American digital gambling giant DraftKings (DKNG) expects the Canadian online sports betting and iGaming markets will generate as much as US$8 billion in combined revenue, as legislation to legalize the industry advances in Ottawa.
The Boston-based company is among the largest players in the rapidly-expanding online gambling industry expanding to a growing number of states while keeping an eye on opportunities north of the border.
Speaking at the DraftKings investor day, chief executive officer Jason Robins said Canada was not really a focus for the company at this time last year. However, political support for Bill C-218 and favourable language in Ontario’s latest budget has changed that in recent months.
“Canada has been an exciting new development over the past year,” Robins said at Tuesday’s online event. “Were Ontario to be a U.S. state, it would be a top 10 state for us.”
A recent study by Deloitte Canada called for Canadians to eventually place as much as $28 billion per year in bets. DraftKings said the total addressable market in Canada is between US$5 billion and $8billion. The company expects 64 per cent of the Canadian population will eventually have access to legal online sports betting and iGaming, once provinces gain the authority to regulate the industry. It currently anticipates between 10 and 20 per cent market share in Canada.
“DraftKings will not have the early-mover advantage"DraftKings CEO Jason Robins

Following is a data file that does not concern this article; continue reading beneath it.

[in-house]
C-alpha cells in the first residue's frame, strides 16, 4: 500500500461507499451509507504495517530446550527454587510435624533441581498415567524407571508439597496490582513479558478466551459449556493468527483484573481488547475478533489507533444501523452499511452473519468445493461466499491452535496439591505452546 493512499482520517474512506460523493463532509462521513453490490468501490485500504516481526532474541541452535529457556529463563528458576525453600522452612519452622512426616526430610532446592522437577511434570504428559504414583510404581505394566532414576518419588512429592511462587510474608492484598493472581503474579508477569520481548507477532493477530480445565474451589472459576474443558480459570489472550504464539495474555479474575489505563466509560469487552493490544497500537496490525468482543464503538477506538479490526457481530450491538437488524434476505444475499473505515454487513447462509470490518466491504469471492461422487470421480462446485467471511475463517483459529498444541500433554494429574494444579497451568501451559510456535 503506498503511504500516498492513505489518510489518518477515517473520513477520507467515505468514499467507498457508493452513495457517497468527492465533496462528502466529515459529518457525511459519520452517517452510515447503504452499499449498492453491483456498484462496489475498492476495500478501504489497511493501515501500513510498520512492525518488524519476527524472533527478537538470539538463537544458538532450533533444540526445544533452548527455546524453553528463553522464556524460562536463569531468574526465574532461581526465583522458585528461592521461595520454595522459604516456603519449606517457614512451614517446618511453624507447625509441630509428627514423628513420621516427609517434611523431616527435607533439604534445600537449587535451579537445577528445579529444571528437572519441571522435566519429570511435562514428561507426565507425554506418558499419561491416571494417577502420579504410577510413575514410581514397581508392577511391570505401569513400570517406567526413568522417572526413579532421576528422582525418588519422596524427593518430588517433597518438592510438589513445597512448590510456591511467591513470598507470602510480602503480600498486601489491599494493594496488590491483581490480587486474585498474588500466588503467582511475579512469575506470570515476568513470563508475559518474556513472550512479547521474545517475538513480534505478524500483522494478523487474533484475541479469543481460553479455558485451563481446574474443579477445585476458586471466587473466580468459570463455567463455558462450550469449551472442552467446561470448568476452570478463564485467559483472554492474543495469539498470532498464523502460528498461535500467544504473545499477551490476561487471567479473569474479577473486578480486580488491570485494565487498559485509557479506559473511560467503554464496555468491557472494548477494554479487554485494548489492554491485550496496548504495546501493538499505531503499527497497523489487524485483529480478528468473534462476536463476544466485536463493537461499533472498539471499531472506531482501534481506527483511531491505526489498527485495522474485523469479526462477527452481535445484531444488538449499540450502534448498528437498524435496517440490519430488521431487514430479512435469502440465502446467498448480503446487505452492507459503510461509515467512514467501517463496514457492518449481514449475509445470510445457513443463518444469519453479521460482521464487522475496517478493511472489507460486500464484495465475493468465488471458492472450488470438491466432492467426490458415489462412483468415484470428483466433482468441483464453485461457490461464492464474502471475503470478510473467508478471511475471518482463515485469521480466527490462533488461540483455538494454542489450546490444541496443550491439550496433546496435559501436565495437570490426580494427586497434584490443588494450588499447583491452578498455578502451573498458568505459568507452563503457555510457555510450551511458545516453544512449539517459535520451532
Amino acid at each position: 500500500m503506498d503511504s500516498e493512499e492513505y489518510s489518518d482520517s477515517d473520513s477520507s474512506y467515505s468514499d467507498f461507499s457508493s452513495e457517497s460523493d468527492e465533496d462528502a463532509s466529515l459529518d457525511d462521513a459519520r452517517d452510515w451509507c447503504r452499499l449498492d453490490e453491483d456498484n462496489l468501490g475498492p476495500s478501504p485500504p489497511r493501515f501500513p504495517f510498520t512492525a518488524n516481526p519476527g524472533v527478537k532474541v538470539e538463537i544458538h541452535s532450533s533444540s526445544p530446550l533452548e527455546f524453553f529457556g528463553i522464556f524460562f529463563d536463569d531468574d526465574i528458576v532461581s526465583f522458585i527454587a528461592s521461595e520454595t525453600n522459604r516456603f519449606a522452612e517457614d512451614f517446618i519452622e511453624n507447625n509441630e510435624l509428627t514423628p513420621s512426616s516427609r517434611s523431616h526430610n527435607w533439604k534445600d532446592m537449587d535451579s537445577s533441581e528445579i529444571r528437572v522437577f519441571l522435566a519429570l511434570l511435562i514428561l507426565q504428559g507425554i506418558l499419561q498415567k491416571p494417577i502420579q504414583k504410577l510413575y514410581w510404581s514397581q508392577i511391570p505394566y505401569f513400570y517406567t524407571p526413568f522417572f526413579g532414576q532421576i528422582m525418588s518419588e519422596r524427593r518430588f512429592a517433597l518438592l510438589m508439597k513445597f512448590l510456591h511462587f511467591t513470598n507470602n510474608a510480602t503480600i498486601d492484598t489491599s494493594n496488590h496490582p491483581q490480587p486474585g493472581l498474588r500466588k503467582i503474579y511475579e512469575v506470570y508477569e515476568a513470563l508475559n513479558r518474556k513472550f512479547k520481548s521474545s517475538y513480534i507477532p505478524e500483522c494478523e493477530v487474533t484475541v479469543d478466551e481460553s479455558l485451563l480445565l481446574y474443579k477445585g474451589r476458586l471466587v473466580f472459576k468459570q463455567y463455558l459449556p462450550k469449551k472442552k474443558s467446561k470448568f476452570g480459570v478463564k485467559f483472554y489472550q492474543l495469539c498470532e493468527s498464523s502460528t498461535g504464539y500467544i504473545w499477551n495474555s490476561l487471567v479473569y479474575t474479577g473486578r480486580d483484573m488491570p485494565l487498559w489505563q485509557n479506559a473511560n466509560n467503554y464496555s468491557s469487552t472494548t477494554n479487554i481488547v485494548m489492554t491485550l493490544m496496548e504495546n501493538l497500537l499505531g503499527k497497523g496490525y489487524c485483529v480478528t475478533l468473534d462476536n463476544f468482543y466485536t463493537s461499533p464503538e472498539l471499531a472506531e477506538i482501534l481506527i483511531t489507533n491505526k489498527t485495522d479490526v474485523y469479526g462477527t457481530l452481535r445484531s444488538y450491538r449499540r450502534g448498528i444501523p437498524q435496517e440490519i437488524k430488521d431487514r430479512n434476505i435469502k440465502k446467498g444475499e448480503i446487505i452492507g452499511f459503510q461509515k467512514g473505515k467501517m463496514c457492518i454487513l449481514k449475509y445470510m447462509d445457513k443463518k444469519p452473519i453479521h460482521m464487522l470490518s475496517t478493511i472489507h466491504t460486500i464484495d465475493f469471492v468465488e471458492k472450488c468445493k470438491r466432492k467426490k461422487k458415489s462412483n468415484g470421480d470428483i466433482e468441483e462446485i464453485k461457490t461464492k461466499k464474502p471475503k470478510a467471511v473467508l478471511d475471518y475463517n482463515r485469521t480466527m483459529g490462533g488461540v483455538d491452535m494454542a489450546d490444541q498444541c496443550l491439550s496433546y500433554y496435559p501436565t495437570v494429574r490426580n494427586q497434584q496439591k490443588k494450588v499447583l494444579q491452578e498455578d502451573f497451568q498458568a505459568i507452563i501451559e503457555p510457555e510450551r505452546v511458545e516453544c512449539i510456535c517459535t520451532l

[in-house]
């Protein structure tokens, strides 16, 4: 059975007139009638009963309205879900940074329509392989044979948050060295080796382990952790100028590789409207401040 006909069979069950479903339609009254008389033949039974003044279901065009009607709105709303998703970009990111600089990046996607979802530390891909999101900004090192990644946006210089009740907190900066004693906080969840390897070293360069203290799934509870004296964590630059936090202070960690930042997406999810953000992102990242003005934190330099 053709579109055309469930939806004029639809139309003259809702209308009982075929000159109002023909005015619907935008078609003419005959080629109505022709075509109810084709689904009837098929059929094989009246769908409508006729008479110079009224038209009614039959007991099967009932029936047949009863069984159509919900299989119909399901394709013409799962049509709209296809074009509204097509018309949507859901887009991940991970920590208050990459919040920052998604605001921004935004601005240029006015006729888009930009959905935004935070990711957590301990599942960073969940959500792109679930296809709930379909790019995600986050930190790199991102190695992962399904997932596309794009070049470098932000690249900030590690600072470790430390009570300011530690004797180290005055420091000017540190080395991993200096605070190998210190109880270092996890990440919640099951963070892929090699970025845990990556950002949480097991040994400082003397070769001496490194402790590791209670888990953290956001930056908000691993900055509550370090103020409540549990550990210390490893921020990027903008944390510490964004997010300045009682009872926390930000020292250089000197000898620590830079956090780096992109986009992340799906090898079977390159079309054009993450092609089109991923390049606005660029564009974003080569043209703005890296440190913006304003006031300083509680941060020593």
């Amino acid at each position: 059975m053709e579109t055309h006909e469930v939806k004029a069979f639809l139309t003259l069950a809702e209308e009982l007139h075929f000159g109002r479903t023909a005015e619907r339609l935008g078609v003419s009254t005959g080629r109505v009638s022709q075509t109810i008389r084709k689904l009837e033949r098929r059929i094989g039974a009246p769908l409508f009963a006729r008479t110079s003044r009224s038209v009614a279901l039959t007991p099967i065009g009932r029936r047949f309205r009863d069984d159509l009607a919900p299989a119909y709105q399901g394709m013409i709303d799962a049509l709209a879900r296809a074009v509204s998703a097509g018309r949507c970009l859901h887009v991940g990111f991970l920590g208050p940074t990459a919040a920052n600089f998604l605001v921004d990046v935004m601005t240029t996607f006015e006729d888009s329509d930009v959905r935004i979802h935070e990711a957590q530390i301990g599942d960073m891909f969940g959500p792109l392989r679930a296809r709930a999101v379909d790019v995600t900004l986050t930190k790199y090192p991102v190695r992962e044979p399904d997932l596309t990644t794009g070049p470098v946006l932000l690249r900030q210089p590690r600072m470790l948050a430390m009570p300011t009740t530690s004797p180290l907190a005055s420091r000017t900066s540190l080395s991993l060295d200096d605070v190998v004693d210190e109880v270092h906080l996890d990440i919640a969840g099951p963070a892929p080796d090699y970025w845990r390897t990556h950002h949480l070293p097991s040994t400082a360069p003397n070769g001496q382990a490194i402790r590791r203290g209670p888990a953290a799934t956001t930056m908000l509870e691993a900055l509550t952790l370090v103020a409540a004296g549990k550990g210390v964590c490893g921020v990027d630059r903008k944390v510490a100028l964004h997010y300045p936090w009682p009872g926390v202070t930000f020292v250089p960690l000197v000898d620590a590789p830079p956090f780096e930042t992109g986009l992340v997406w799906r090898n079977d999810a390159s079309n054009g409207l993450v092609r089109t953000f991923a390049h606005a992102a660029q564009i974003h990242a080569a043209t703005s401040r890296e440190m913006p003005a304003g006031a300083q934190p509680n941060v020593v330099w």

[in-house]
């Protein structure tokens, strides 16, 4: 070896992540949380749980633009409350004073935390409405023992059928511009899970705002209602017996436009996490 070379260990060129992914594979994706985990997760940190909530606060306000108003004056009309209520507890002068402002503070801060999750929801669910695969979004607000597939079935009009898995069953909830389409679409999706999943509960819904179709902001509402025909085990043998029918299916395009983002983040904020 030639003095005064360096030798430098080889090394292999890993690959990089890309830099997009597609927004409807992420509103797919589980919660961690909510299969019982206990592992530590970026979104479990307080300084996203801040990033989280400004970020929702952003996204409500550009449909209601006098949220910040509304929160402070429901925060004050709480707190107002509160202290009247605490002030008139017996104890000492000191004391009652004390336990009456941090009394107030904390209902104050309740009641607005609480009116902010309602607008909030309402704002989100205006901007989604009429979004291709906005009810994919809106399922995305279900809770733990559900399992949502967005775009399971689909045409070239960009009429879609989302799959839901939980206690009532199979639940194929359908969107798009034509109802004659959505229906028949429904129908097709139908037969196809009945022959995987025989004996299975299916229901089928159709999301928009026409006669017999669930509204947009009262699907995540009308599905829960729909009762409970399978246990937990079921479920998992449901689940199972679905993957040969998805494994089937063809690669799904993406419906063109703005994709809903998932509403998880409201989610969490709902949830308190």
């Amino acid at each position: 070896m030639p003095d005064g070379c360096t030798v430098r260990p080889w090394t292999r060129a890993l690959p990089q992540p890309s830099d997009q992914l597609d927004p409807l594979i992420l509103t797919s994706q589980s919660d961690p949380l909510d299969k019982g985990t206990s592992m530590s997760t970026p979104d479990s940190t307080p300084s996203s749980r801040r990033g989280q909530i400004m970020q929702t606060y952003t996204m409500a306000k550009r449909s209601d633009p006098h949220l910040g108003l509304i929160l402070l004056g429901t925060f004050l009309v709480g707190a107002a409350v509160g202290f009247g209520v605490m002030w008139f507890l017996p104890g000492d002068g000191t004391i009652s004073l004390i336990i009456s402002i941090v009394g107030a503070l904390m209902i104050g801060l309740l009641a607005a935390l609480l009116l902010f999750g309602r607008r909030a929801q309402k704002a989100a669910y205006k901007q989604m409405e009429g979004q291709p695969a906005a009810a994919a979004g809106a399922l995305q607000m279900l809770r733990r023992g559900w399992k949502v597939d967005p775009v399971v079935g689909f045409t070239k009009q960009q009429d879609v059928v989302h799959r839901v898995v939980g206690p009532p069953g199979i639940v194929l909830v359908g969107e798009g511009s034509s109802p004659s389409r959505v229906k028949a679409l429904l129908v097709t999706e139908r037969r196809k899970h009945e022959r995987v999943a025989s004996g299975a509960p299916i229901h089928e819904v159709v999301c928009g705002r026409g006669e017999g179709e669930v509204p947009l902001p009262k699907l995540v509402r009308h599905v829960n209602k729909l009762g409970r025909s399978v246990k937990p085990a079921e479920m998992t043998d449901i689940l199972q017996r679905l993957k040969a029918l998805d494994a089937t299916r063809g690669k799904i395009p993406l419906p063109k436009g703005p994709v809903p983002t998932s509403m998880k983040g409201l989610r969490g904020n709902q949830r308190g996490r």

“The reason for this is there have been grey market operators for quite some time in Canada,” Robins said. “DraftKings will not have the early-mover advantage that we’ve had in other states.”
Anticipation for new forms of legal betting, especially wagering on individual sports games, has boosted the shares of a number of Canadian companies in the sector. It’s also fuelled speculation that larger American rivals will snap up Canadian assets ahead of legalization.
Earlier this month, Business Insider reported that DraftKings may be about to make a big acquisition, and that Toronto-based Score Media and Gaming (SCR.TO) is on the company’s list of potential targets. The news website cited information from unnamed industry insiders familiar with the company’s plans.
Robins addressed the issue of M&A during Tuesday’s event. He said while international expansion and media acquisitions “may be of interest,” the company does not need to do any deals at this time.
“Right now, we feel like there is nothing that we need,” he said. “A lot of what remains is what’s interesting out there that might be an opportunity. There is a lot of build versus buy analysis. It’s more opportunistic than anything else. And if we see good opportunities emerge, we’re going to go after them. But we’re also going to stay very disciplined, and only do deals if they’re the right ones.”
Placing bets through Canadian television?
U.S. television provider DISH Network (DISH) announced a deal with DraftKings on March 3 to let DISH subscribers view odds and place bets through their TVs. Robins said on Tuesday that he hopes this type of relationship can be replicated with other providers.
Last week, Yahoo Finance Canada asked Canadian telecom and media giants Rogers Communications (RCI-B.TO) and BCE (BCE.TO) if they would consider integrating sports betting and other gambling applications with their services.
"I can tell you that we are always considering ways to reach new audiences and deliver content," said Andrew Garas, Rogers Communications' director of media relations.
A spokesperson for Rogers’ sports and media arm said the company “supports the continued efforts to legalize single-game sports betting in Canada and looks forward to creating exciting and innovative new ways to engage fans with iGaming opportunities.”
A spokesperson for Bell said the company has “no announcements to make on that front.”
Jeff Lagerquist is a senior reporter at Yahoo Finance Canada. Follow him on Twitter @jefflagerquist.